It comes as no surprise then, when a start-up that has little more than an application for jail-broken iPhones raises capital.
TuneWiki, an Israeli-based startup which launched in December 2007 by two former Israeli Defense Force fighter pilots, is raising a first round of funding from Benchmark Capital’s Israel Fund, we’ve heard, but it hasn’t gone through yet.
The company launched the iLyric Player in December(see video below), a karaoke-like application that synchronizes and scrolls lyrics, real time, in multiple languages (English, Hebrew, Japanese, and Korean). Users enjoy music on the iPhone, iPod touch, or a personal computer and in true Wiki fashion, all lyrics are user generated and edited.
Yesterday, the company posted a video (see demo here ) of the TuneWiki application, running on the Android platform emulator. The app for Android still plays music with the ability to play, edit and translate karaoke-like synchronized lyrics, subtitled on video and audio.
For Android, however, users can build a virtual media library that sits on the Android file system and can connect directly to YouTube, Yahoo Music, Imeem or a friend’s playlist.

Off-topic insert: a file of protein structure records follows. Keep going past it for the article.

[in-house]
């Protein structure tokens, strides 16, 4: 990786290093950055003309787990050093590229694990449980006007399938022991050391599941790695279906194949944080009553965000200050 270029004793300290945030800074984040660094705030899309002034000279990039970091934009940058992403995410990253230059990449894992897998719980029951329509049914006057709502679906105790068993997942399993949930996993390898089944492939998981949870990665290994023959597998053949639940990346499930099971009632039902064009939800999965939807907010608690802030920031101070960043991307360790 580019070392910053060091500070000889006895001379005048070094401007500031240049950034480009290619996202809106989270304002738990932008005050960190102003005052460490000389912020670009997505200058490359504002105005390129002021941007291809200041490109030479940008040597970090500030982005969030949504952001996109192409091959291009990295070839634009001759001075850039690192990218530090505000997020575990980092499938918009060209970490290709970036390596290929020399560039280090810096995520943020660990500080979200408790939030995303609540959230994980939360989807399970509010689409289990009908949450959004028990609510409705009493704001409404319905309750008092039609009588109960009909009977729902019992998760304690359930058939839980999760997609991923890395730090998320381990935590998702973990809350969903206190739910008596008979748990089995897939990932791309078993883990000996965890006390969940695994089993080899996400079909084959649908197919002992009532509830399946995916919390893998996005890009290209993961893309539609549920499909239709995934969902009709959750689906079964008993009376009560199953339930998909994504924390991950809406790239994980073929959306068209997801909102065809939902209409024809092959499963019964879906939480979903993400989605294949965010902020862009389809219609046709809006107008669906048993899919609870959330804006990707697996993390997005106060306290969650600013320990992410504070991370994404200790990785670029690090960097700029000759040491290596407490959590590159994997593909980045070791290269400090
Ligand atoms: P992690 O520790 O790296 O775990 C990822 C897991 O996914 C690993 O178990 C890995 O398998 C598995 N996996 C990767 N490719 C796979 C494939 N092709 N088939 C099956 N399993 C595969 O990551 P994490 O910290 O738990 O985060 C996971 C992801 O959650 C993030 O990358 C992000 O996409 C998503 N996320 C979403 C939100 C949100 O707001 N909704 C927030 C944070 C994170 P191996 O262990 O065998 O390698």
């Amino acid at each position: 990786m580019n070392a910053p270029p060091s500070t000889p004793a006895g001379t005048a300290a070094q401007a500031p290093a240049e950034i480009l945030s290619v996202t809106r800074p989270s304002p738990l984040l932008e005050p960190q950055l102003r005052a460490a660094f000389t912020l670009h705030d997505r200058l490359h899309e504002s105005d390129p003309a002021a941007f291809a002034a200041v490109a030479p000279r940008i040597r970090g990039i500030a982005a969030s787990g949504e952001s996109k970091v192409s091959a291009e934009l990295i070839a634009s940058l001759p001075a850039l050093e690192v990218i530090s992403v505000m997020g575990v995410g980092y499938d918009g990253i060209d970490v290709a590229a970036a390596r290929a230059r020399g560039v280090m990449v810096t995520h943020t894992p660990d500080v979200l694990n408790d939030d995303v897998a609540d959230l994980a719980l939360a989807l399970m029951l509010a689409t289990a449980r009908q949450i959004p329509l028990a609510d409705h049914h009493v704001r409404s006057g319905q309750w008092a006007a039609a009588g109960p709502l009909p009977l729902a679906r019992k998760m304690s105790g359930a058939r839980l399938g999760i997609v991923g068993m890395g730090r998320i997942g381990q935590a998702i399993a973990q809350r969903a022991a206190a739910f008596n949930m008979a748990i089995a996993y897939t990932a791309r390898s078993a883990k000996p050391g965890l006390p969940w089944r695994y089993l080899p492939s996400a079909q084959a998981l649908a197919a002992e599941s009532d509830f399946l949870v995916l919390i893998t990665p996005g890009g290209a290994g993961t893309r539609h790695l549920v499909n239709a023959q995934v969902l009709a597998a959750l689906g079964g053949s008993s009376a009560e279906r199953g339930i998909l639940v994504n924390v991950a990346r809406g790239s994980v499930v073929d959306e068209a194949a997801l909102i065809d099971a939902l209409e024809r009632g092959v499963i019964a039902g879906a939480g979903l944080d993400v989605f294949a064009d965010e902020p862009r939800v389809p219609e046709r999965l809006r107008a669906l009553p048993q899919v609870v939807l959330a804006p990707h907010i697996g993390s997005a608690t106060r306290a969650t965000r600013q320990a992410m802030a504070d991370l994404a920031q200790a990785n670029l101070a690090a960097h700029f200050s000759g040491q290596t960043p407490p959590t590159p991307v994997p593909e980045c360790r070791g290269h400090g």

With the increasing litigation against web companies by the RIAA and the publishers it protects, it’s surprising that such a young company like TuneWiki already has one of the big four in its pocket. This month the company signed a deal with Universal Music Publishing Group, allowing its lyrics to be legally viewed in North America. (Although the app obviously targets Israeli and Asian users, so I’m not sure what the ramification is for users outside North America).
The application is a featured application on the iPhone installer, but will most likely see legitimate release through the iPhone Apps store, as well as the stand-alone song lyric website.
We’re tracking down company founders Amnon Sarig and Rani Cohen and we’ll update with more information when we have it.
David Adewumi, a contributing writer with VentureBeat, is the founder & CEO of http://heekya.com a social storytelling platform billed “The Wikipedia of Stories.”